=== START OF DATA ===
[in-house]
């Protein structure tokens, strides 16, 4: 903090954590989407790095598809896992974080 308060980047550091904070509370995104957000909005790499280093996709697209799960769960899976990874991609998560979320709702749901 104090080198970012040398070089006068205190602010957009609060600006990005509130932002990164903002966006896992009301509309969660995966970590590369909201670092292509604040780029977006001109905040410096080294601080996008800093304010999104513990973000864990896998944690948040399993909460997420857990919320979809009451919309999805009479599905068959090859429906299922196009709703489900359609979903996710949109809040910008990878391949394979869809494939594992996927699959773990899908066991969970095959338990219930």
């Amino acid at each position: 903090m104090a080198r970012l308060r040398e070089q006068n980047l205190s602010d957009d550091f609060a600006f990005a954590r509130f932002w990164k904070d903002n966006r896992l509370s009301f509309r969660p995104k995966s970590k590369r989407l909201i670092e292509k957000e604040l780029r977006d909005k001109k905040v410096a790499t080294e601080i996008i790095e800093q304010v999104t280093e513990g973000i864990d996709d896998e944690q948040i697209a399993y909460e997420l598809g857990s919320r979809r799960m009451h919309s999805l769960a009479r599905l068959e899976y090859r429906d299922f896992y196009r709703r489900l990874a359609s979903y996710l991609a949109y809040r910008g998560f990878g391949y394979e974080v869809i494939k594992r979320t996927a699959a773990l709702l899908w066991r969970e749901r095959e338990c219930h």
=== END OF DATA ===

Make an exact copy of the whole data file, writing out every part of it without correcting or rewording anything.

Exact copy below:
[in-house]
């Protein structure tokens, strides 16, 4: 903090954590989407790095598809896992974080 308060980047550091904070509370995104957000909005790499280093996709697209799960769960899976990874991609998560979320709702749901 104090080198970012040398070089006068205190602010957009609060600006990005509130932002990164903002966006896992009301509309969660995966970590590369909201670092292509604040780029977006001109905040410096080294601080996008800093304010999104513990973000864990896998944690948040399993909460997420857990919320979809009451919309999805009479599905068959090859429906299922196009709703489900359609979903996710949109809040910008990878391949394979869809494939594992996927699959773990899908066991969970095959338990219930």
């Amino acid at each position: 903090m104090a080198r970012l308060r040398e070089q006068n980047l205190s602010d957009d550091f609060a600006f990005a954590r509130f932002w990164k904070d903002n966006r896992l509370s009301f509309r969660p995104k995966s970590k590369r989407l909201i670092e292509k957000e604040l780029r977006d909005k001109k905040v410096a790499t080294e601080i996008i790095e800093q304010v999104t280093e513990g973000i864990d996709d896998e944690q948040i697209a399993y909460e997420l598809g857990s919320r979809r799960m009451h919309s999805l769960a009479r599905l068959e899976y090859r429906d299922f896992y196009r709703r489900l990874a359609s979903y996710l991609a949109y809040r910008g998560f990878g391949y394979e974080v869809i494939k594992r979320t996927a699959a773990l709702l899908w066991r969970e749901r095959e338990c219930h």